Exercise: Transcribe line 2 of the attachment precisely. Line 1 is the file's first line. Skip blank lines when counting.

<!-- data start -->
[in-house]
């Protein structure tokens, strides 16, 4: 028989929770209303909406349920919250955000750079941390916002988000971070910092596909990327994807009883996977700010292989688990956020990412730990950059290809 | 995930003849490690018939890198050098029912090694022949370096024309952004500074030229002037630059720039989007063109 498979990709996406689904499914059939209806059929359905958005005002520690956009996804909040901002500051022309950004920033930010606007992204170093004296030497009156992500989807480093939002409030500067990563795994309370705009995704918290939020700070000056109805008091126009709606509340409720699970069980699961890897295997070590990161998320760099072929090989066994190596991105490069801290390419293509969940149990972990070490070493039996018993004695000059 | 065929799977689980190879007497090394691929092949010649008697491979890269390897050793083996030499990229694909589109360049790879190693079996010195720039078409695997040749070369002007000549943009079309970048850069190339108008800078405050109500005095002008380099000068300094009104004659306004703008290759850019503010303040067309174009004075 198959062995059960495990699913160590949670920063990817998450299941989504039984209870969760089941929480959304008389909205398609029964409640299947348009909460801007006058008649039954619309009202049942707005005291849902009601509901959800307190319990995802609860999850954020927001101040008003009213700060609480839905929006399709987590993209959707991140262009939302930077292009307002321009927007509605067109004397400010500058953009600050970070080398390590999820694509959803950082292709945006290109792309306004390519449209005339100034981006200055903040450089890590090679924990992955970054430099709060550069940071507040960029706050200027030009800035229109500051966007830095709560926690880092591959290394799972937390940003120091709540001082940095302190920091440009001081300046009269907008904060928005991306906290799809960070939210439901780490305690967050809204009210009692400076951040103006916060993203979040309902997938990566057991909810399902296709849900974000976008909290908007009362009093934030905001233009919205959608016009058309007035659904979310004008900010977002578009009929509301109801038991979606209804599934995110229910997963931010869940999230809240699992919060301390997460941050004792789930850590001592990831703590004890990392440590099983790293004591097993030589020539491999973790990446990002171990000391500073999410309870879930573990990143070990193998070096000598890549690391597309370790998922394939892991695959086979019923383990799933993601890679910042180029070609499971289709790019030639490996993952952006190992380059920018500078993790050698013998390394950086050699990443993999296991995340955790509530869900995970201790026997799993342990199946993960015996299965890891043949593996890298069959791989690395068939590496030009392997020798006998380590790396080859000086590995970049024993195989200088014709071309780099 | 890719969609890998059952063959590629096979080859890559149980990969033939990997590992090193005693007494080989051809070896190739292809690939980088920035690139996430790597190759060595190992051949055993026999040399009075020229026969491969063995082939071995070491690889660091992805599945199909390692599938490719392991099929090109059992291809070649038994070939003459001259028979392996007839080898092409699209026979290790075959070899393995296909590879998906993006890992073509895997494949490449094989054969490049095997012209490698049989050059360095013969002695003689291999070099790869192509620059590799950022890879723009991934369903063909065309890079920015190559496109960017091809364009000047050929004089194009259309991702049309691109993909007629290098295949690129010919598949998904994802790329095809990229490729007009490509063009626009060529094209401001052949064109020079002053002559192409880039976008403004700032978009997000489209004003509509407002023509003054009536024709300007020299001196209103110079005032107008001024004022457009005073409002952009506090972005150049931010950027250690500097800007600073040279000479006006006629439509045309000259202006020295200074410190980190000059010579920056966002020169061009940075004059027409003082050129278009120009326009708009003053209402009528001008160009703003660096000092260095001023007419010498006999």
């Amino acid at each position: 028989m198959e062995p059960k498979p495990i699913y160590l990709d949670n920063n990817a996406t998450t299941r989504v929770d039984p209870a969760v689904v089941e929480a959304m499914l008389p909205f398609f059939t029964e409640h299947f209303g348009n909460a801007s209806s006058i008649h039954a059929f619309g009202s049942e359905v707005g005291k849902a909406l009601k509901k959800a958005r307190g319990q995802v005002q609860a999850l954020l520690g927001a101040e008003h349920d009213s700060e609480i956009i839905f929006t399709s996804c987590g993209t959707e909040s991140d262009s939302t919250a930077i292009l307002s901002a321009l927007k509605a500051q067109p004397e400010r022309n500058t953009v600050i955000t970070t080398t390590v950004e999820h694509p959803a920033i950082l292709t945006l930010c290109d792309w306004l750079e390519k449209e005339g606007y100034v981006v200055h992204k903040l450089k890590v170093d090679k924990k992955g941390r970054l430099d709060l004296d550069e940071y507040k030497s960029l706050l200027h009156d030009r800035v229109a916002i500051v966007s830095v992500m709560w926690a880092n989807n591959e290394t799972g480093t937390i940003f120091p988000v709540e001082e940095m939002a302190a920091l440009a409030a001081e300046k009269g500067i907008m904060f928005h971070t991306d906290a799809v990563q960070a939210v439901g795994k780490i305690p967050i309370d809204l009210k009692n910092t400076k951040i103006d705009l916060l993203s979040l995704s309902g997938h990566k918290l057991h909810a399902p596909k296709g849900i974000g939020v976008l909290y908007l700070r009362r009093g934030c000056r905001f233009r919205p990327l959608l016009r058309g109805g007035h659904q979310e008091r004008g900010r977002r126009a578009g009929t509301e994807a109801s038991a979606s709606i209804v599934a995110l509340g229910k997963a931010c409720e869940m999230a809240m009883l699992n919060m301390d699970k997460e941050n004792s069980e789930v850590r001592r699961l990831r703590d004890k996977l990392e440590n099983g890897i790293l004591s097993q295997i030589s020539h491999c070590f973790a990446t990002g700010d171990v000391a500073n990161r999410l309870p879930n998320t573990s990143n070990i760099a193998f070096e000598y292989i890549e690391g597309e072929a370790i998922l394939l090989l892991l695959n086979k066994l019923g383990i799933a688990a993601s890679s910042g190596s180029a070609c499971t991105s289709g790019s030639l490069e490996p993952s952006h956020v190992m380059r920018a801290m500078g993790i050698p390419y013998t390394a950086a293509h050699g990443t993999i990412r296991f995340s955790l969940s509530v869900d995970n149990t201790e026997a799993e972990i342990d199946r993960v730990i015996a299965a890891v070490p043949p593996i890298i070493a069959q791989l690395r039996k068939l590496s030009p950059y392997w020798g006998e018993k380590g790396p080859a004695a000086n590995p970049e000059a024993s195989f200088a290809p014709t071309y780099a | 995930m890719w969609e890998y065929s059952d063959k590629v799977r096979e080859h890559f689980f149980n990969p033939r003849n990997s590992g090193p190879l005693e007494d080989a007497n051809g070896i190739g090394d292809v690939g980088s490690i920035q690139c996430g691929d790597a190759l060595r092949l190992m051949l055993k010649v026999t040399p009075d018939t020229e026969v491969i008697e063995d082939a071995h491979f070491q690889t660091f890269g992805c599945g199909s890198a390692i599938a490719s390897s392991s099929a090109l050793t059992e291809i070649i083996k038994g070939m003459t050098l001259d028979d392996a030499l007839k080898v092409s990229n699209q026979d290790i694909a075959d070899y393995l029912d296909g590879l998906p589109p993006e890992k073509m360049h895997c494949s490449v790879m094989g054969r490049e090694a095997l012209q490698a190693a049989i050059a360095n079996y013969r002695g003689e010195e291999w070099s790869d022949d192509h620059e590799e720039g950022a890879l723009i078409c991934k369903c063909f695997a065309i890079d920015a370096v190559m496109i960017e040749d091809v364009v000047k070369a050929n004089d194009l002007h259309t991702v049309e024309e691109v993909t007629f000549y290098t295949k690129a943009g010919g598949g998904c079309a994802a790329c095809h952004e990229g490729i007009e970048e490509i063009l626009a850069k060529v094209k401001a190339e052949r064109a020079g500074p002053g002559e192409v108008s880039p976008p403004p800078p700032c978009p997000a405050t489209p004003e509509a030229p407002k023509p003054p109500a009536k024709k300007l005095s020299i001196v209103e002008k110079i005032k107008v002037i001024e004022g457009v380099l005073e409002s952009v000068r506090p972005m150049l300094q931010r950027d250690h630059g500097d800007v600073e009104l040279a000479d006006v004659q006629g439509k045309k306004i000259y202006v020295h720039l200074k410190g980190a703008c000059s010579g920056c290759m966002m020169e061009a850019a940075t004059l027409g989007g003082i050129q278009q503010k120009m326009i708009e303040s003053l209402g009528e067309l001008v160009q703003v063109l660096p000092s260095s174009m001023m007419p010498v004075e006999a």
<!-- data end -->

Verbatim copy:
């Protein structure tokens, strides 16, 4: 028989929770209303909406349920919250955000750079941390916002988000971070910092596909990327994807009883996977700010292989688990956020990412730990950059290809 | 995930003849490690018939890198050098029912090694022949370096024309952004500074030229002037630059720039989007063109 498979990709996406689904499914059939209806059929359905958005005002520690956009996804909040901002500051022309950004920033930010606007992204170093004296030497009156992500989807480093939002409030500067990563795994309370705009995704918290939020700070000056109805008091126009709606509340409720699970069980699961890897295997070590990161998320760099072929090989066994190596991105490069801290390419293509969940149990972990070490070493039996018993004695000059 | 065929799977689980190879007497090394691929092949010649008697491979890269390897050793083996030499990229694909589109360049790879190693079996010195720039078409695997040749070369002007000549943009079309970048850069190339108008800078405050109500005095002008380099000068300094009104004659306004703008290759850019503010303040067309174009004075 198959062995059960495990699913160590949670920063990817998450299941989504039984209870969760089941929480959304008389909205398609029964409640299947348009909460801007006058008649039954619309009202049942707005005291849902009601509901959800307190319990995802609860999850954020927001101040008003009213700060609480839905929006399709987590993209959707991140262009939302930077292009307002321009927007509605067109004397400010500058953009600050970070080398390590999820694509959803950082292709945006290109792309306004390519449209005339100034981006200055903040450089890590090679924990992955970054430099709060550069940071507040960029706050200027030009800035229109500051966007830095709560926690880092591959290394799972937390940003120091709540001082940095302190920091440009001081300046009269907008904060928005991306906290799809960070939210439901780490305690967050809204009210009692400076951040103006916060993203979040309902997938990566057991909810399902296709849900974000976008909290908007009362009093934030905001233009919205959608016009058309007035659904979310004008900010977002578009009929509301109801038991979606209804599934995110229910997963931010869940999230809240699992919060301390997460941050004792789930850590001592990831703590004890990392440590099983790293004591097993030589020539491999973790990446990002171990000391500073999410309870879930573990990143070990193998070096000598890549690391597309370790998922394939892991695959086979019923383990799933993601890679910042180029070609499971289709790019030639490996993952952006190992380059920018500078993790050698013998390394950086050699990443993999296991995340955790509530869900995970201790026997799993342990199946993960015996299965890891043949593996890298069959791989690395068939590496030009392997020798006998380590790396080859000086590995970049024993195989200088014709071309780099 | 890719969609890998059952063959590629096979080859890559149980990969033939990997590992090193005693007494080989051809070896190739292809690939980088920035690139996430790597190759060595190992051949055993026999040399009075020229026969491969063995082939071995070491690889660091992805599945199909390692599938490719392991099929090109059992291809070649038994070939003459001259028979392996007839080898092409699209026979290790075959070899393995296909590879998906993006890992073509895997494949490449094989054969490049095997012209490698049989050059360095013969002695003689291999070099790869192509620059590799950022890879723009991934369903063909065309890079920015190559496109960017091809364009000047050929004089194009259309991702049309691109993909007629290098295949690129010919598949998904994802790329095809990229490729007009490509063009626009060529094209401001052949064109020079002053002559192409880039976008403004700032978009997000489209004003509509407002023509003054009536024709300007020299001196209103110079005032107008001024004022457009005073409002952009506090972005150049931010950027250690500097800007600073040279000479006006006629439509045309000259202006020295200074410190980190000059010579920056966002020169061009940075004059027409003082050129278009120009326009708009003053209402009528001008160009703003660096000092260095001023007419010498006999």